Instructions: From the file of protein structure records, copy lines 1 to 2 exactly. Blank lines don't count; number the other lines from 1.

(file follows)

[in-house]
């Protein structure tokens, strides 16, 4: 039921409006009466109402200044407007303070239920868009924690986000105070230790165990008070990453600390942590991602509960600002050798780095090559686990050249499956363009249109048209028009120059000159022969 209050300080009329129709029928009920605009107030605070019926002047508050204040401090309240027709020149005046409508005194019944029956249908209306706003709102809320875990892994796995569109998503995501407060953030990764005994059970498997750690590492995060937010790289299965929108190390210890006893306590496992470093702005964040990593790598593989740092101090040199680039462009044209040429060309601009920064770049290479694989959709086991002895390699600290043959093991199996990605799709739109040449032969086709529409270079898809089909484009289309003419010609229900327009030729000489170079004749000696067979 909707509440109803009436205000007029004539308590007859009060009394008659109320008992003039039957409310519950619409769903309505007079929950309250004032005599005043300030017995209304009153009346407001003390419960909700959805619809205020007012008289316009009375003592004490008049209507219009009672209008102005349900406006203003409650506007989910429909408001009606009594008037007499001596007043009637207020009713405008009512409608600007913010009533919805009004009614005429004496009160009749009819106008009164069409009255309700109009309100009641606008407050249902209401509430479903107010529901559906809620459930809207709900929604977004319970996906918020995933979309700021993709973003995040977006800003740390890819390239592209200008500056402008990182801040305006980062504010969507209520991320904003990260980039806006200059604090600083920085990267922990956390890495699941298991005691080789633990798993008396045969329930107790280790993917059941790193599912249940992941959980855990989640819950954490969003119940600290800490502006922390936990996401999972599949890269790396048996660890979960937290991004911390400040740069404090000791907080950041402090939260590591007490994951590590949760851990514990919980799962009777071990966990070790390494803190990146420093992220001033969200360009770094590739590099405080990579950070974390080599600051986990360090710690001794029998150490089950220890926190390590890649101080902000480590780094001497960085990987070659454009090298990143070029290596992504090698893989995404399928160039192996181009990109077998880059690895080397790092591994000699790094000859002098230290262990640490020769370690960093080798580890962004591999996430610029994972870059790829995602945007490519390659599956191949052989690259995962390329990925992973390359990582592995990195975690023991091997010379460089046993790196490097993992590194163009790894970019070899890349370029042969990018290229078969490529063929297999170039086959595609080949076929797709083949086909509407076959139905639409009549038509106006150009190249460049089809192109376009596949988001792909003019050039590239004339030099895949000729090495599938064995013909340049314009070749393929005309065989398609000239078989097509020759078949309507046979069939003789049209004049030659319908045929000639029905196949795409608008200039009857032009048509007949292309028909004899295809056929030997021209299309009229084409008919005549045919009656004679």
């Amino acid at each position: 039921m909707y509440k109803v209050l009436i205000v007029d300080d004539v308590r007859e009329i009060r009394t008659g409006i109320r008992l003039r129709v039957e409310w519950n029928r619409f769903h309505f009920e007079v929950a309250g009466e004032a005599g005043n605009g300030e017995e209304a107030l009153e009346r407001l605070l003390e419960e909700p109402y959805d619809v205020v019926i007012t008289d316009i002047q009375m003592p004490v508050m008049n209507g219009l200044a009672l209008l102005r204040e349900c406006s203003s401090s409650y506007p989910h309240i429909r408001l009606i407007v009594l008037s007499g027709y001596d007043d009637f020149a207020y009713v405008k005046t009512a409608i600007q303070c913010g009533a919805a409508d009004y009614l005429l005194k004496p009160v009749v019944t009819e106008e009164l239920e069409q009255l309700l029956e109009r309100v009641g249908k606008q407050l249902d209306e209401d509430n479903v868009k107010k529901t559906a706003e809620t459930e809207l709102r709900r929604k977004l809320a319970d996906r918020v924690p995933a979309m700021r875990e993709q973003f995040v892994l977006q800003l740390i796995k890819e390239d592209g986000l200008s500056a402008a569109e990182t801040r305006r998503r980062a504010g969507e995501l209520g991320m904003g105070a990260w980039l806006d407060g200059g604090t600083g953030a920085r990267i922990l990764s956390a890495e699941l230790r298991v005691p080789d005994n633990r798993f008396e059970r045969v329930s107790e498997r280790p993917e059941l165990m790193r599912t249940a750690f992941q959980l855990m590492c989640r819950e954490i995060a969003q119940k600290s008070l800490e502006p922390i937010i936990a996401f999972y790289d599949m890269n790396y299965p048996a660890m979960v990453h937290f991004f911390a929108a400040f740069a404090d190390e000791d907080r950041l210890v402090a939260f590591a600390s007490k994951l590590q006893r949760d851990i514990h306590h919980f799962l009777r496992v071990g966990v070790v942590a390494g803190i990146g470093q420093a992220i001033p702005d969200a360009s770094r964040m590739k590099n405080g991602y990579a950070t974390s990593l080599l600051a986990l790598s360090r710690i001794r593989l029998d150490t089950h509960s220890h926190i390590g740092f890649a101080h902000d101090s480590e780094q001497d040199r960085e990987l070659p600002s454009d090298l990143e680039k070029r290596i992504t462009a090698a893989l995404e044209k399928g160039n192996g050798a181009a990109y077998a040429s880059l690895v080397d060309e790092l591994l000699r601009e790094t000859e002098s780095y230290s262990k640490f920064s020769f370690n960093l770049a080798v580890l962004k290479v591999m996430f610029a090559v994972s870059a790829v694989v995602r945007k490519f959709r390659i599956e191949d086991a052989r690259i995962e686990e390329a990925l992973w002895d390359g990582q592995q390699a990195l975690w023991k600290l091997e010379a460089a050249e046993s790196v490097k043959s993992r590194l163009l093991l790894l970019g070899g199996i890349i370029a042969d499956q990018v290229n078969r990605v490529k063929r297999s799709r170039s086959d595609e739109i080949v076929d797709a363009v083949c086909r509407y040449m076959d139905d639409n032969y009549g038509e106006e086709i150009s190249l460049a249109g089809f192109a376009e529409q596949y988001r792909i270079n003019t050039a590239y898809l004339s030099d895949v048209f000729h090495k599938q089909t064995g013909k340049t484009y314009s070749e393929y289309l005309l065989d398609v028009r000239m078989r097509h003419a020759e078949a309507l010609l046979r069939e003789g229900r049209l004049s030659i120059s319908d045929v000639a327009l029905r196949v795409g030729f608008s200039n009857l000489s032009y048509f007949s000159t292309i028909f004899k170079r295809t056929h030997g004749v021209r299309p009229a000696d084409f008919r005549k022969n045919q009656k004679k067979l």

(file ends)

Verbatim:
[in-house]
């Protein structure tokens, strides 16, 4: 039921409006009466109402200044407007303070239920868009924690986000105070230790165990008070990453600390942590991602509960600002050798780095090559686990050249499956363009249109048209028009120059000159022969 209050300080009329129709029928009920605009107030605070019926002047508050204040401090309240027709020149005046409508005194019944029956249908209306706003709102809320875990892994796995569109998503995501407060953030990764005994059970498997750690590492995060937010790289299965929108190390210890006893306590496992470093702005964040990593790598593989740092101090040199680039462009044209040429060309601009920064770049290479694989959709086991002895390699600290043959093991199996990605799709739109040449032969086709529409270079898809089909484009289309003419010609229900327009030729000489170079004749000696067979 909707509440109803009436205000007029004539308590007859009060009394008659109320008992003039039957409310519950619409769903309505007079929950309250004032005599005043300030017995209304009153009346407001003390419960909700959805619809205020007012008289316009009375003592004490008049209507219009009672209008102005349900406006203003409650506007989910429909408001009606009594008037007499001596007043009637207020009713405008009512409608600007913010009533919805009004009614005429004496009160009749009819106008009164069409009255309700109009309100009641606008407050249902209401509430479903107010529901559906809620459930809207709900929604977004319970996906918020995933979309700021993709973003995040977006800003740390890819390239592209200008500056402008990182801040305006980062504010969507209520991320904003990260980039806006200059604090600083920085990267922990956390890495699941298991005691080789633990798993008396045969329930107790280790993917059941790193599912249940992941959980855990989640819950954490969003119940600290800490502006922390936990996401999972599949890269790396048996660890979960937290991004911390400040740069404090000791907080950041402090939260590591007490994951590590949760851990514990919980799962009777071990966990070790390494803190990146420093992220001033969200360009770094590739590099405080990579950070974390080599600051986990360090710690001794029998150490089950220890926190390590890649101080902000480590780094001497960085990987070659454009090298990143070029290596992504090698893989995404399928160039192996181009990109077998880059690895080397790092591994000699790094000859002098230290262990640490020769370690960093080798580890962004591999996430610029994972870059790829995602945007490519390659599956191949052989690259995962390329990925992973390359990582592995990195975690023991091997010379460089046993790196490097993992590194163009790894970019070899890349370029042969990018290229078969490529063929297999170039086959595609080949076929797709083949086909509407076959139905639409009549038509106006150009190249460049089809192109376009596949988001792909003019050039590239004339030099895949000729090495599938064995013909340049314009070749393929005309065989398609000239078989097509020759078949309507046979069939003789049209004049030659319908045929000639029905196949795409608008200039009857032009048509007949292309028909004899295809056929030997021209299309009229084409008919005549045919009656004679």